The Asset Backed Commercial Paper parade just keeps on rolling as Public School Funds across the country are Hit by SIV Debts Hidden in Investment Pools.

Thousands of school, fire, water and other local districts across the U.S. keep their cash in state- and county-run pools. These public accounts, modeled after private money market funds, are supposed to invest in safe, liquid, short-term debt such as U.S. Treasuries and certificates of deposit.

All told, there were about 100 such pools, containing more than $200 billion at the end of 2006, according to Westborough, Massachusetts-based iMoneyNet, a research firm that tracks these funds.

Public fund managers say they’ve bought SIV debt because it had the safest credit ratings and offered higher yields than other short-term fixed-income investments.

Among the places caught up in the SIV and subprime snarls are Connecticut, Florida, Maine, Montana and King County, Washington. Public funds hold $1 billion of defaulted asset-backed commercial paper, including $273.5 million from SIVs. Montana entrusted $465 million, or 19 percent of its $2.5 billion investment pool, to SIVs.

Nobody knows how much more pain is coming. State funds could lose hundreds of millions of dollars, says Lynn Turner, chief accountant of the U.S. Securities and Exchange Commission from 1998 to 2001.

“If you’re dealing with short-term money market funds, people expect those to have low risk and not be invested in these SIVs and other very high-risk instruments,” Turner says.

The Seattle-based King County Investment Pool fund, which manages cash for about 100 agencies in the county, invested $153.5 million in commercial paper issued by three SIVs, each of which enjoyed the top grades from S&P; and Moody’s until weeks before they defaulted.

King County finance director Ken Guy says he thought the fund was making a safe investment when it bought $53.5 million in commercial paper of an SIV-lite called Mainsail II in July. Mainsail failed to make payments to investors, including King County, on Oct. 4.

Merrill Lynch also sold Mainsail paper to Maine. The State Treasurer’s Cash Pool bought $20 million in Mainsail paper on Aug. 8. That represents about 3 percent of the $726 million fund, according to Deputy Treasurer Barbara Raths.

State fund managers looking for more information on SIVs won’t find it in SEC filings; there are none. SIVs, which are companies with no employees, aren’t required to publicly disclose audited financial statements.

“You don’t actually know much about the collateral pool until after you’ve made the investment,” says Darrell Duffie, a professor of finance at the Stanford Graduate School of Business in California.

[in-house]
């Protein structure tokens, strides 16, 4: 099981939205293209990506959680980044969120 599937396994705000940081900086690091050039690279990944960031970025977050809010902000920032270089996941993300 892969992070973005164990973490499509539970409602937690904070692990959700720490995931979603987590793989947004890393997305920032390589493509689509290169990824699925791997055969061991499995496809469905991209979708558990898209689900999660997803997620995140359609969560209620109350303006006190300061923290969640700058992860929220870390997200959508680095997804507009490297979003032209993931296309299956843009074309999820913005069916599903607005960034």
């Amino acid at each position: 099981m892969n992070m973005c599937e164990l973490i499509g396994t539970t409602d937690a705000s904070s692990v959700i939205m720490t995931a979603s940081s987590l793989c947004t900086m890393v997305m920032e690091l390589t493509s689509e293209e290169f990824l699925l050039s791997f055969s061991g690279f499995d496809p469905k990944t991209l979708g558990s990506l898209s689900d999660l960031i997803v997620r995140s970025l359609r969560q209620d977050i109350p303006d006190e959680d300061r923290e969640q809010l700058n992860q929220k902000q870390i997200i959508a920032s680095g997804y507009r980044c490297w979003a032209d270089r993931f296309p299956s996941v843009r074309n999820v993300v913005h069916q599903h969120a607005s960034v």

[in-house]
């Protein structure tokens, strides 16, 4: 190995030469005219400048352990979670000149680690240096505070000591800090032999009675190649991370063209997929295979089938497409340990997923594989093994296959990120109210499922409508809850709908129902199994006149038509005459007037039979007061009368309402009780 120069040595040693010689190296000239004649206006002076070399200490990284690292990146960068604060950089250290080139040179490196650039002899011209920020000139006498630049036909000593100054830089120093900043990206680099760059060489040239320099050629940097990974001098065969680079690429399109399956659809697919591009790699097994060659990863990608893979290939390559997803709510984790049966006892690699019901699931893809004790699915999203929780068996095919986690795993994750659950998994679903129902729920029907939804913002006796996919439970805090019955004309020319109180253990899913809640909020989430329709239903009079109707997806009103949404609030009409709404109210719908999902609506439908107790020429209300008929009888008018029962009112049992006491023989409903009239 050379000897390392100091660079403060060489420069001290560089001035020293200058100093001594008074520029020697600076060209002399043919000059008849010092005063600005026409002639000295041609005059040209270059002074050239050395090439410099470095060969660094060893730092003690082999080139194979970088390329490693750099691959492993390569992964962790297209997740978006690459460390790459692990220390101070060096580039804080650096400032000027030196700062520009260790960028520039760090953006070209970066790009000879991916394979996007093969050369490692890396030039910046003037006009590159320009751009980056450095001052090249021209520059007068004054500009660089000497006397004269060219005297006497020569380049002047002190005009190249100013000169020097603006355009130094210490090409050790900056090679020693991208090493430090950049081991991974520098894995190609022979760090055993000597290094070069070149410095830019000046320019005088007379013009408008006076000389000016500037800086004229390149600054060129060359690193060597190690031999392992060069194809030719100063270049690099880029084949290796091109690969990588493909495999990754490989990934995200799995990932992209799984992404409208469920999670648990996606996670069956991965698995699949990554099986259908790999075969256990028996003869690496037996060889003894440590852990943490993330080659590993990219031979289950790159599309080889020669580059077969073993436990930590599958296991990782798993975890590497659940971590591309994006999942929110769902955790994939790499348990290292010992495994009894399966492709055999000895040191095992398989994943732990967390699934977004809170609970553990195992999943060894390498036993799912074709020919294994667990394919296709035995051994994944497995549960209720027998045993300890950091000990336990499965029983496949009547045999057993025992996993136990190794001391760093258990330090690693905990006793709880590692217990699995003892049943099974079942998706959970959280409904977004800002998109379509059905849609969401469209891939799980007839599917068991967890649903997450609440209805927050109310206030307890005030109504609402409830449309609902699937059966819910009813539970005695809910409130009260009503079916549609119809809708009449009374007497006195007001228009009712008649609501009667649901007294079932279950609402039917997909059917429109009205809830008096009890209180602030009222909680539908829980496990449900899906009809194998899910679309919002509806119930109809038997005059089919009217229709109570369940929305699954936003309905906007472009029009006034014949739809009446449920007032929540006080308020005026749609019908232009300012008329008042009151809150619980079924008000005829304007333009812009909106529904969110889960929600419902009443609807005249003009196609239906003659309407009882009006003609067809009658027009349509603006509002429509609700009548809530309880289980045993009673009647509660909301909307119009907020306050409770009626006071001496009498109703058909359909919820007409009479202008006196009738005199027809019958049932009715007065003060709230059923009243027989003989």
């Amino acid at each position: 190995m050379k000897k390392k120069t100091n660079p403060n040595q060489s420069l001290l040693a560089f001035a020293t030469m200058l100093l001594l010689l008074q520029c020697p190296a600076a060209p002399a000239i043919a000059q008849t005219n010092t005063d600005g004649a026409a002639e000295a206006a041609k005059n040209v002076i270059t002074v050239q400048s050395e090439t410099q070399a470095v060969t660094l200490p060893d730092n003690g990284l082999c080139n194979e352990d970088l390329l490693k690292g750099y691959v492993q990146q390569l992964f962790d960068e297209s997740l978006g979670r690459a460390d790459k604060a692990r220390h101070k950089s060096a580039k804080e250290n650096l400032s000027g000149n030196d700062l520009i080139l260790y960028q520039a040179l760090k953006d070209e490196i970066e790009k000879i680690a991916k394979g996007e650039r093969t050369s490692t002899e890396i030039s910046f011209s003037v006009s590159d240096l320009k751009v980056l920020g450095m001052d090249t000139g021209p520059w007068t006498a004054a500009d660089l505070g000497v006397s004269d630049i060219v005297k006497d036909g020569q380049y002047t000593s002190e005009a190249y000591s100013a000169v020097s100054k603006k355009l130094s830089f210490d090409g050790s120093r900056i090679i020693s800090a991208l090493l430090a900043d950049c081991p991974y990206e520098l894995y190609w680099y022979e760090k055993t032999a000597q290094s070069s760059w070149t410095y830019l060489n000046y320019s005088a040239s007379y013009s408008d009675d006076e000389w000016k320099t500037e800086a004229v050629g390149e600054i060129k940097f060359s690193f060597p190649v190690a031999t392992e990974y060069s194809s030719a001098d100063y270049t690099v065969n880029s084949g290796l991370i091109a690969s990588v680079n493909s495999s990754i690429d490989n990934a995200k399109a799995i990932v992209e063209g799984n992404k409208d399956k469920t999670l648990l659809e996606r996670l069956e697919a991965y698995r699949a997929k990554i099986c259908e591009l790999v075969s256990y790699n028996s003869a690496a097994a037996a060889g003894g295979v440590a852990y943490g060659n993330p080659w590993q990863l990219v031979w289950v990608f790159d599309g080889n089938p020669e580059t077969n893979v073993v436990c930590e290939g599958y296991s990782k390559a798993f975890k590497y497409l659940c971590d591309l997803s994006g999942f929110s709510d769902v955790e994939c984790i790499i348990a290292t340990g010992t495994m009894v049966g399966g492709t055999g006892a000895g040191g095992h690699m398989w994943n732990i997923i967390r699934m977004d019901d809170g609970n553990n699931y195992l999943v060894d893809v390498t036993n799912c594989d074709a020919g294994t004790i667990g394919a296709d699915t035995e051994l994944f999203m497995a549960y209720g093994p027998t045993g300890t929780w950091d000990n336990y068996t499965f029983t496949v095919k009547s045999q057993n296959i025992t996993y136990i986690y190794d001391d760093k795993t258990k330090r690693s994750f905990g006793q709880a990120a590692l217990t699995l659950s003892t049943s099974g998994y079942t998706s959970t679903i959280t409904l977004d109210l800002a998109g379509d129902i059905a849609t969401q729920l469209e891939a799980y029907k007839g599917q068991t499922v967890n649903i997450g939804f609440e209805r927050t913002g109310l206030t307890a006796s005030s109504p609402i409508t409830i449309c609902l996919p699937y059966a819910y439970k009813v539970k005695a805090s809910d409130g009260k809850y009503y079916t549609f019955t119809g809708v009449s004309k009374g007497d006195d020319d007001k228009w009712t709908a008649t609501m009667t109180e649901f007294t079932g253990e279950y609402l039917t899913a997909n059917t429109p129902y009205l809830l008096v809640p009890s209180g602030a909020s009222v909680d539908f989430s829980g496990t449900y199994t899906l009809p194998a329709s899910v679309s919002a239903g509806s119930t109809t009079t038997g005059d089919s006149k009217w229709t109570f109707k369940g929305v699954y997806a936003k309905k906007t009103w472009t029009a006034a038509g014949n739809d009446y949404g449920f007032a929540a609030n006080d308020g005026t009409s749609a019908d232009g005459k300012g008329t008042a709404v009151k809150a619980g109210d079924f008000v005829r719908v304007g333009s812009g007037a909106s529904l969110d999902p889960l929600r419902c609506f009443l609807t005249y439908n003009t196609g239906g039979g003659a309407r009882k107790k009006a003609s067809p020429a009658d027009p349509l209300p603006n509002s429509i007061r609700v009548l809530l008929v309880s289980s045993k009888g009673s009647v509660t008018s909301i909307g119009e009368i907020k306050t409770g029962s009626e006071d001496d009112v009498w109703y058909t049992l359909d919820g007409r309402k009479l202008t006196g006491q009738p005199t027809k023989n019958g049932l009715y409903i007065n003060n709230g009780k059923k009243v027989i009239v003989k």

One man who buys CDOs and SIVs is Michael Lombardi, the $97,609-a-year civil servant who manages Florida’s $27 billion investment pool in Tallahassee. In August, Lombardi, 50, who has managed the pool for four years, was investing public money in asset-backed commercial paper yielding as much as 6.7 percent, even as the subprime collapse was in full swing. He declined to comment.

As of Oct. 31, the Florida fund owned at least $1.5 billion of assets that failed to meet the state’s requirement that its debt holdings have top credit ratings because of downgrades, according to state records obtained under open records laws. That was 5 percent of the pool.

Every day, Florida officials post on the pool’s Web site its daily and monthly yields, which are among the highest in the nation for local government investment pools, according to Tracs Financial, a Park City, Utah-based research firm.

The $27 billion Florida pool, the largest in the U.S., has invested $2 billion in SIVs and other subprime-tainted debt, state records show. About $725 million of these holdings have already defaulted. As of Oct. 31, Florida hadn’t disclosed its defaults or junk-rated debt. At the Nov. 14 public meeting, no state official said any holdings had defaulted.

“It’s a case of see no evil, hear no evil, speak no evil,” says former SEC chief accountant Turner. He adds that local school districts and other pool participants should be fully informed of defaults in debt held by the fund.

The people managing those pools absolutely had no idea what they were buying. No doubt they all thought they were geniuses too even as every single one of the blindly bought anything top top rated as if there was no risk to the extra yield they were receiving.

This is yet another painful lesson in the well established concept of “There is no free lunch”.

No doubt this will lead to calls for government regulation of the rating agencies, when it was government sponsorship of the big three rating agencies that created the problem. This disaster for public schools is just another in a long list of reasons why It’s Time To Break Up The Credit Rating Cartel.

Mike Shedlock / Mish
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